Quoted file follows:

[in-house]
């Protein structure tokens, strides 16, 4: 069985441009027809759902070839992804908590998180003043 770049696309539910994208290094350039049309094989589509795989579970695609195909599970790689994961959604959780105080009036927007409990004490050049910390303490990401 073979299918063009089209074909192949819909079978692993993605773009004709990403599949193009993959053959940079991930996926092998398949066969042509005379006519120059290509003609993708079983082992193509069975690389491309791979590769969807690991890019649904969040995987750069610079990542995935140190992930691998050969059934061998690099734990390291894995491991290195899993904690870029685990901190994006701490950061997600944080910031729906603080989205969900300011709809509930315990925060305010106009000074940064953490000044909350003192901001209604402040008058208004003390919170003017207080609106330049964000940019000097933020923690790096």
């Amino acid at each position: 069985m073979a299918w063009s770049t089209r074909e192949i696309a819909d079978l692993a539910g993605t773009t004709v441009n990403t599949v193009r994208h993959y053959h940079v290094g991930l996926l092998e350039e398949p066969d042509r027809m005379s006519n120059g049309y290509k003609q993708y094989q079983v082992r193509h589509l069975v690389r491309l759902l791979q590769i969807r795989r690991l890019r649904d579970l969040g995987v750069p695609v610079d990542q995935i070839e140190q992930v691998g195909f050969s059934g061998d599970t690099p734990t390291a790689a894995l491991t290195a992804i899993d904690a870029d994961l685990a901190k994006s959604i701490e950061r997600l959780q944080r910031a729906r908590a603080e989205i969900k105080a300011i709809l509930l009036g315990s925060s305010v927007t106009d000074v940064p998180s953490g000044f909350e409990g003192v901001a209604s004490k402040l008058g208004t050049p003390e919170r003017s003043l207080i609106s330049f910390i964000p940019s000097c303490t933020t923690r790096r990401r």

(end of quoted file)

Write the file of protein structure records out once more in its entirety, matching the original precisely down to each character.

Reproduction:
[in-house]
């Protein structure tokens, strides 16, 4: 069985441009027809759902070839992804908590998180003043 770049696309539910994208290094350039049309094989589509795989579970695609195909599970790689994961959604959780105080009036927007409990004490050049910390303490990401 073979299918063009089209074909192949819909079978692993993605773009004709990403599949193009993959053959940079991930996926092998398949066969042509005379006519120059290509003609993708079983082992193509069975690389491309791979590769969807690991890019649904969040995987750069610079990542995935140190992930691998050969059934061998690099734990390291894995491991290195899993904690870029685990901190994006701490950061997600944080910031729906603080989205969900300011709809509930315990925060305010106009000074940064953490000044909350003192901001209604402040008058208004003390919170003017207080609106330049964000940019000097933020923690790096």
């Amino acid at each position: 069985m073979a299918w063009s770049t089209r074909e192949i696309a819909d079978l692993a539910g993605t773009t004709v441009n990403t599949v193009r994208h993959y053959h940079v290094g991930l996926l092998e350039e398949p066969d042509r027809m005379s006519n120059g049309y290509k003609q993708y094989q079983v082992r193509h589509l069975v690389r491309l759902l791979q590769i969807r795989r690991l890019r649904d579970l969040g995987v750069p695609v610079d990542q995935i070839e140190q992930v691998g195909f050969s059934g061998d599970t690099p734990t390291a790689a894995l491991t290195a992804i899993d904690a870029d994961l685990a901190k994006s959604i701490e950061r997600l959780q944080r910031a729906r908590a603080e989205i969900k105080a300011i709809l509930l009036g315990s925060s305010v927007t106009d000074v940064p998180s953490g000044f909350e409990g003192v901001a209604s004490k402040l008058g208004t050049p003390e919170r003017s003043l207080i609106s330049f910390i964000p940019s000097c303490t933020t923690r790096r990401r």